Some lessons learned after a few years in venture

Some lessons learned after a few years in venture

Some lessons I’ve learned after a few years of closely observing our portfolio companies and the industry more broadly.

Overall, I’m now much more focused on markets that I used to be, as I’ve seen founders surf the waves of growing markets or compete with weak incumbents and look great by comparison. I still believe that high quality founders outcompete the competition, but temper this with the knowledge that choosing the right market can make merely good founders appear great.

  • Building something 10x better than the status quo is the best way to build momentum and stand out from the crowd
  • A market with desperate customers is often a signal that there’s an opportunity to build a 10x better solution
  • Part of the excitement around generative AI is that it is a true technology underpinning to build 10x better solutions in many verticals
  • Just because something is a "big market" doesn't really say much in terms of your ability to disrupt it. If anything, large markets are generally replete with competition. It’s far more important to find a niche, wedge or geography where you can identify desperate customers and build something 10x better for them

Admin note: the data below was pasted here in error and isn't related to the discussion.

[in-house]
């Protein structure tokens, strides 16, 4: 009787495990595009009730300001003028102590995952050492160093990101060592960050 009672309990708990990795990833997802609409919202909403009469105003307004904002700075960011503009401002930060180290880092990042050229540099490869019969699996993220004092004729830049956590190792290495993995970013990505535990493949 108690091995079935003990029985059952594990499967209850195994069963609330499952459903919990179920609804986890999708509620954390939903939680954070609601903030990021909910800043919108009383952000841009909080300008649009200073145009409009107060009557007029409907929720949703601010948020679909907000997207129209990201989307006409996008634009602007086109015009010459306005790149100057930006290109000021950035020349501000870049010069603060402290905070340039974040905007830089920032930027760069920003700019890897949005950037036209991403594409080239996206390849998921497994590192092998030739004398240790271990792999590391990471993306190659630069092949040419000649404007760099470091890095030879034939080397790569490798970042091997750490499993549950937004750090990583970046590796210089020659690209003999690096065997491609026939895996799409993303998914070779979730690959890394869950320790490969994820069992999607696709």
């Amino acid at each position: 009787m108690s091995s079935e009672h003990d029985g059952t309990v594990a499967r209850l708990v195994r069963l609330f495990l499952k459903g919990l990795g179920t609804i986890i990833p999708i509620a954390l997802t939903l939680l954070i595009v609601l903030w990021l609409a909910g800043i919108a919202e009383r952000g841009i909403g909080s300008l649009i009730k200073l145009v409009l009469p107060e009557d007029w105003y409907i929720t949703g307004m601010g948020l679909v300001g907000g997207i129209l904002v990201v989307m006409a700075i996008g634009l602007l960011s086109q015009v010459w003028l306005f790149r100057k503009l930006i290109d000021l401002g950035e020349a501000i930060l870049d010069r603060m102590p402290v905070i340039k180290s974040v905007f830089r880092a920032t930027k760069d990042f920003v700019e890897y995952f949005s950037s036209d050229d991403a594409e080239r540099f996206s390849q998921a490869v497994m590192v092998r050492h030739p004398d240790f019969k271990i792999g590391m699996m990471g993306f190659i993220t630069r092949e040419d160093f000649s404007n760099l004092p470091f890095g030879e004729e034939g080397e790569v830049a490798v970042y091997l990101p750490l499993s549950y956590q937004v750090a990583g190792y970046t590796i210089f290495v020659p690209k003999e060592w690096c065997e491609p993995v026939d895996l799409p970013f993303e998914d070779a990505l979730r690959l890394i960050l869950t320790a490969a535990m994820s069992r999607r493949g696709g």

• Dominating a niche gives you the benefits of market leadership (e.g. mindshare, brand, reference customers). In some cases, the niche itself is a growing market that happens to be early (e.g. sensor calibration for vehicles). In others, you’ll need to expand into adjacencies in order to keep growing
  • Picking an industry with weak competition makes building a 10x solution easier, since 10x is relative
  • Not all market needs are static. Being early to a wave that grows substantially generates powerful momentum (e.g. pickle ball, SMS marketing, consumer interest in nutrition)
  • High quality founders better exploit opportunities and move faster than other companies. This can compound over time. However, the overarching lesson is that picking the right market and strategically choosing what you work is the most important decision to get right